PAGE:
May 2017 08

Remaining one of the industrial music scene’s most active and prolific entities, KMFDM founder Sascha “Käpt’n K” Konietzko speaks with ReGen on just what fans can expect from the Ultra Heavy Beat in 2017 and beyond!


An InterView with Sascha “Käpt’n K” Konietzko of KMFDM

By Ilker Yücel (Ilker81x)

After 34 years, the Ultra Heavy Beat sensation known as KMFDM is going strong. Never a band to conform to any trends or mainstream perceptions, and constantly churning out a barrage of sociopolitical commentary, satire, and humor that is both self effacing and celebratory, Sascha “Käpt’n K” Konietzko and his rotating regiment of musical misfits remain one of the industrial scene’s most revered and most prolific entities. Now in 2017, KMFDM embarks on a new chapter with the new YEAH! EP, the full-length HELL YEAH album, and another hard-hitting tour of the U.K. and the U.S. that will see the band performing at some of the scene’s most prestigious festivals, including M’era Luna, Brutal Assault, and headlining the sixth annual Chicago ColdWaves event. With fellow German upstarts Lord of the Lost and the renowned ohGr joining the band on tour, the Ultra Heavy Beat shows no signs of losing steam. Konietzko now speaks with ReGen Magazine about just what audiences can expect from KMFDM in 2017 and beyond!


KMFDM has a new album coming out in 2017, titled HELL YEAH. What sorts of changes have gone on with KMFDM since Our Time Will Come?

Konietzko: Basically what happened is that Jules started a dog walking business about a year or a year-and-a-half ago, because he likes dogs, and there are a lot of people in his neighborhood who go to work and need their dogs walked, so he made a business of it. I thought, ‘Okay, that’s fine.’ So then, I started asking around here in Hamburg, and there’s a friend of mine who builds guitars who I asked, ‘So, who is the best guitarist for that style of music?’ He said, ‘Chris from Lord of the Lost.’ A day later, I had a meeting with Chris, and we hit it off, so then we started working together. Jules played one track of guitar on this album, and the rest is Chris. I just started working with these guys from Lord of the Lost, and you know how it goes. So, this new KMFDM record is by definition totally different because it doesn’t have Jules’ style on it; it’s much more aggressive, much more epic in some ways, and it’s totally rowdy. The very few people that have heard some of it said that it was the most aggressive, loudest KMFDM record they’d heard in a long time.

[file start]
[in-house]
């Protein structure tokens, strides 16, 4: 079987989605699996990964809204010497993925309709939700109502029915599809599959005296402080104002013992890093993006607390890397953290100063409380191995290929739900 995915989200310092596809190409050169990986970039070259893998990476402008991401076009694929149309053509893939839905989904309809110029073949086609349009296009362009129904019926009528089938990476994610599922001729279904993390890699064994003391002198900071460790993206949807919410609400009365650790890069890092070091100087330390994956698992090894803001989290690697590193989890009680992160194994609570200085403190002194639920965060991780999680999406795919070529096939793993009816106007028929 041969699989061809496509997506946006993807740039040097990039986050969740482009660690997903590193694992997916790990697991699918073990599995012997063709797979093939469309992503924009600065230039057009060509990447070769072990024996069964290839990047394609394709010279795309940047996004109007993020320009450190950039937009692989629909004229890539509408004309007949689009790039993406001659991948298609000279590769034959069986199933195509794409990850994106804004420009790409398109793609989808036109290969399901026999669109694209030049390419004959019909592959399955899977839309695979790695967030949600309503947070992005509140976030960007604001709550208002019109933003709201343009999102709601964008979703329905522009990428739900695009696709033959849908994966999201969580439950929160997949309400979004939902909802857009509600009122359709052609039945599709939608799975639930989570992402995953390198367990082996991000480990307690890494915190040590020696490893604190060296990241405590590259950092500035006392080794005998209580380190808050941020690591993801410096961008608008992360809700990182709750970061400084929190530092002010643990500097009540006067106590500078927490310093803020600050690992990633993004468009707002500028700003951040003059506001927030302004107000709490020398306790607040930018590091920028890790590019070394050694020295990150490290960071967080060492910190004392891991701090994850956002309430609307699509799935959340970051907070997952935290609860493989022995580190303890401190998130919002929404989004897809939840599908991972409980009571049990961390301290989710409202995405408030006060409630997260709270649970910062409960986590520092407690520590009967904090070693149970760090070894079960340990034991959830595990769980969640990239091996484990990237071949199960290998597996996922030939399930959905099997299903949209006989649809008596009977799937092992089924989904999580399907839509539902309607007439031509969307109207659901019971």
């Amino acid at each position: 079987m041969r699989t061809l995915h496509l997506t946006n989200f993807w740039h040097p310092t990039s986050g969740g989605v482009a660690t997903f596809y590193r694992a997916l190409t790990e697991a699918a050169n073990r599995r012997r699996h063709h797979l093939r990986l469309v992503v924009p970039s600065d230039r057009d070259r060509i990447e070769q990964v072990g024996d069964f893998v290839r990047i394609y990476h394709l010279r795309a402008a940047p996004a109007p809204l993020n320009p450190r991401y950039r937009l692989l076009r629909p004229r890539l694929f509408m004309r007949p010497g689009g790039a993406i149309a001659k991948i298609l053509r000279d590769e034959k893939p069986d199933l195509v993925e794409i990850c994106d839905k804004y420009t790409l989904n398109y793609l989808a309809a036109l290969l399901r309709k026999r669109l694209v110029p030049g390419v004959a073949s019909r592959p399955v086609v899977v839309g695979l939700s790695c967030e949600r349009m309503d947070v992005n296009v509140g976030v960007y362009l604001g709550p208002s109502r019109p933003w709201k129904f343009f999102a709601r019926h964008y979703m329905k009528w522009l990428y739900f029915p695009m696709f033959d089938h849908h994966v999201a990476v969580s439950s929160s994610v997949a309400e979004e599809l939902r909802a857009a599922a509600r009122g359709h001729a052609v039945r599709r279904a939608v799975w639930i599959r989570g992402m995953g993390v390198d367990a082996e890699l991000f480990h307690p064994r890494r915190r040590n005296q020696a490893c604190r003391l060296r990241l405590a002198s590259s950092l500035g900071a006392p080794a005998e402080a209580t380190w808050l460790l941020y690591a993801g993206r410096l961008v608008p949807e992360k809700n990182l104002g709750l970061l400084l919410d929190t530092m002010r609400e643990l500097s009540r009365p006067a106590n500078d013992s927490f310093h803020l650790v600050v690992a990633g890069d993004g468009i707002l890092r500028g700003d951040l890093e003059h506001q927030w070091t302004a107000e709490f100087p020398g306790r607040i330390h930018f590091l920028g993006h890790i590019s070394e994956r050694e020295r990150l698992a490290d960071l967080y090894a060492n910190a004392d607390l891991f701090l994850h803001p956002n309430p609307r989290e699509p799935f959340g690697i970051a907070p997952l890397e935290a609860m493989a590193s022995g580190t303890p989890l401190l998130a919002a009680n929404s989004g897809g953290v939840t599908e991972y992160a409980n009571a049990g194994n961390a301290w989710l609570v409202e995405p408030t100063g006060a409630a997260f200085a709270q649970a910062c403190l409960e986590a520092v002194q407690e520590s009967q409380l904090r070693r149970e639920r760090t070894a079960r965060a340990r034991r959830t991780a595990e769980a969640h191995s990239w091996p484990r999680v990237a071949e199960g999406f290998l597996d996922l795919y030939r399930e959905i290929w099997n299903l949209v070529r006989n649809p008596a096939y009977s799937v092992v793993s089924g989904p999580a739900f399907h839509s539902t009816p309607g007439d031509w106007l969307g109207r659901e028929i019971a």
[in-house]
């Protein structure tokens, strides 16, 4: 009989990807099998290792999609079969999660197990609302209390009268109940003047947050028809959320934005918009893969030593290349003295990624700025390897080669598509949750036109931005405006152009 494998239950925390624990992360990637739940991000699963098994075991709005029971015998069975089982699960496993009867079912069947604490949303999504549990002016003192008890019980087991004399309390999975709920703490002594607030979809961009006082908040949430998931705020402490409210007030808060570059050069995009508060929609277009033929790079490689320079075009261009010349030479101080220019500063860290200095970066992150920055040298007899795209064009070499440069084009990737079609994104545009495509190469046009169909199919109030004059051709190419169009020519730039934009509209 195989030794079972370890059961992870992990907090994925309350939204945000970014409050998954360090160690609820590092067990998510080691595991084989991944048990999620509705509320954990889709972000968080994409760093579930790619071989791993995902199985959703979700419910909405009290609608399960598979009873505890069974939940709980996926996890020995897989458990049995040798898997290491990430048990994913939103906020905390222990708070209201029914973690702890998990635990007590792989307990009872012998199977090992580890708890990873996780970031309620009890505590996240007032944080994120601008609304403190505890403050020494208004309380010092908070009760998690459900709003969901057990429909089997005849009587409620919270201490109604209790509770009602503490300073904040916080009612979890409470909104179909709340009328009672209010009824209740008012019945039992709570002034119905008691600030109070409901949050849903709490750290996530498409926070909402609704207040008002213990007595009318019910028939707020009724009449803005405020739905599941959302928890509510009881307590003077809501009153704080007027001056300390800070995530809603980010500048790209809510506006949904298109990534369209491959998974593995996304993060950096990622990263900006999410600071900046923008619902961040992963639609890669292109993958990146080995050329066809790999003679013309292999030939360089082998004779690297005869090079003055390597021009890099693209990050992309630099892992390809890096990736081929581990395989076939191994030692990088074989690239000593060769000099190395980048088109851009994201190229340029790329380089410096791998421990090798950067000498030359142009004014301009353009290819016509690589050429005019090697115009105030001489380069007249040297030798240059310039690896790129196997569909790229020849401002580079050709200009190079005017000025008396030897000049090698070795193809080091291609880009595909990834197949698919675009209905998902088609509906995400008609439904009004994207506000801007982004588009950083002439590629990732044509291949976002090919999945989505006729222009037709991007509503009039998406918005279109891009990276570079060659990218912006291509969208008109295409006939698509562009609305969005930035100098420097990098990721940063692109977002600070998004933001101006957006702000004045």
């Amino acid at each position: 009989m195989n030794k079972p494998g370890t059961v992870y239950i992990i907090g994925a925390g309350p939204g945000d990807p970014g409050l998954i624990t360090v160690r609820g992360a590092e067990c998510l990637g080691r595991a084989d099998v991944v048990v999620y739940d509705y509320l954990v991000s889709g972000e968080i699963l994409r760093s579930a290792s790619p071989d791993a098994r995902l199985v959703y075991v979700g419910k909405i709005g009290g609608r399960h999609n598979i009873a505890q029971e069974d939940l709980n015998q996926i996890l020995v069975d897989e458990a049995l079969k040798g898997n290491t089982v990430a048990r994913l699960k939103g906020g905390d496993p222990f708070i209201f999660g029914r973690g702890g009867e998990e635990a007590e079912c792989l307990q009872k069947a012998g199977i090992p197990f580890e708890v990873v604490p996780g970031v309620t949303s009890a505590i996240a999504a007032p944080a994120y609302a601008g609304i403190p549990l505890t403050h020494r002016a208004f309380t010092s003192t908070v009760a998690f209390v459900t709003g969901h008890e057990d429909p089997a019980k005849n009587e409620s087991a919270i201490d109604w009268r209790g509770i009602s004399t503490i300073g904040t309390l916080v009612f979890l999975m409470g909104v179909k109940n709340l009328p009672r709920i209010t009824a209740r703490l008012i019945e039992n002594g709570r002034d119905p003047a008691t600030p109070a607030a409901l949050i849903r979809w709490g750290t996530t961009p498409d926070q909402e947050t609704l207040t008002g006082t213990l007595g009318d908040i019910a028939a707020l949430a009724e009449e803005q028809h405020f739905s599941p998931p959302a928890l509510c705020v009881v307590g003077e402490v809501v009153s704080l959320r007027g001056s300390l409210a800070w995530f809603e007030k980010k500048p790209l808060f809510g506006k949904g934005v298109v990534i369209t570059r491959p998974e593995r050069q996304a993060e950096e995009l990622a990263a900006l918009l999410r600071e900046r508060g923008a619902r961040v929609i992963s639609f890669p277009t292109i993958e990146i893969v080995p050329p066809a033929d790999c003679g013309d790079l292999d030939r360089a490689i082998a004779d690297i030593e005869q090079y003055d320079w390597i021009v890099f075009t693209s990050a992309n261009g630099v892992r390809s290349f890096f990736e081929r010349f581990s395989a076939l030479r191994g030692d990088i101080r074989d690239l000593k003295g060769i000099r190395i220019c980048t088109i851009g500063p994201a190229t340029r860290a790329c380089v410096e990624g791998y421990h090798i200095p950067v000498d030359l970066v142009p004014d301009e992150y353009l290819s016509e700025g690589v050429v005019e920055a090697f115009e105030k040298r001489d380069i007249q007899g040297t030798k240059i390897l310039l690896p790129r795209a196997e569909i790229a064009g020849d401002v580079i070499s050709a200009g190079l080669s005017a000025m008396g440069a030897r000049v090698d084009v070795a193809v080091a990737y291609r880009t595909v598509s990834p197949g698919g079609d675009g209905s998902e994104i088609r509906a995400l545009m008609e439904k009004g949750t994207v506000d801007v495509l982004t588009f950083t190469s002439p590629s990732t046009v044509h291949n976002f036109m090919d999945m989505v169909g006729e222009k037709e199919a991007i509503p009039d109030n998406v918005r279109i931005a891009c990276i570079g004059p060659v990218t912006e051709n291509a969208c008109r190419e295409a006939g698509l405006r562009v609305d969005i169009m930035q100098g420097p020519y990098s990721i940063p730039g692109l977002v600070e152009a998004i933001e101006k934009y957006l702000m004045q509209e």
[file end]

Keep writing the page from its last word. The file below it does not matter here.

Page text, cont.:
I have to thank you for introducing me to Lord of the Lost; I’ve been really enjoying that band, having checked out the videos and hearing more of the music. It’s really exciting that they’ll be playing ColdWaves and touring the U.K. and the U.S. with you.

Konietzko: I was introduced to them a couple of years back, and my initial reaction was like, ‘Wow, this is pretty corny stuff.’ (Laughter)

I think I had the same reaction, because the first video I watched was ‘La Bomba.’ It was hard not to laugh.

Konietzko: Yeah, but they’ve definitely found their rhythm, and I’ve seen a couple of live shows, and they blew me away. They’re fucking awesome – really nice, sweet guys, but they rock pretty fucking hard! Some of those tracks, I think, are just sins of the past and the audience wants to hear them, so they play them, but we chuckled about it and I think they’re going to focus more on the serious kind of stuff. It’s pretty kitschy stuff, but hey, KMFDM has some tracks like that. I think a bit of self deprecation is always in order. (Laughter)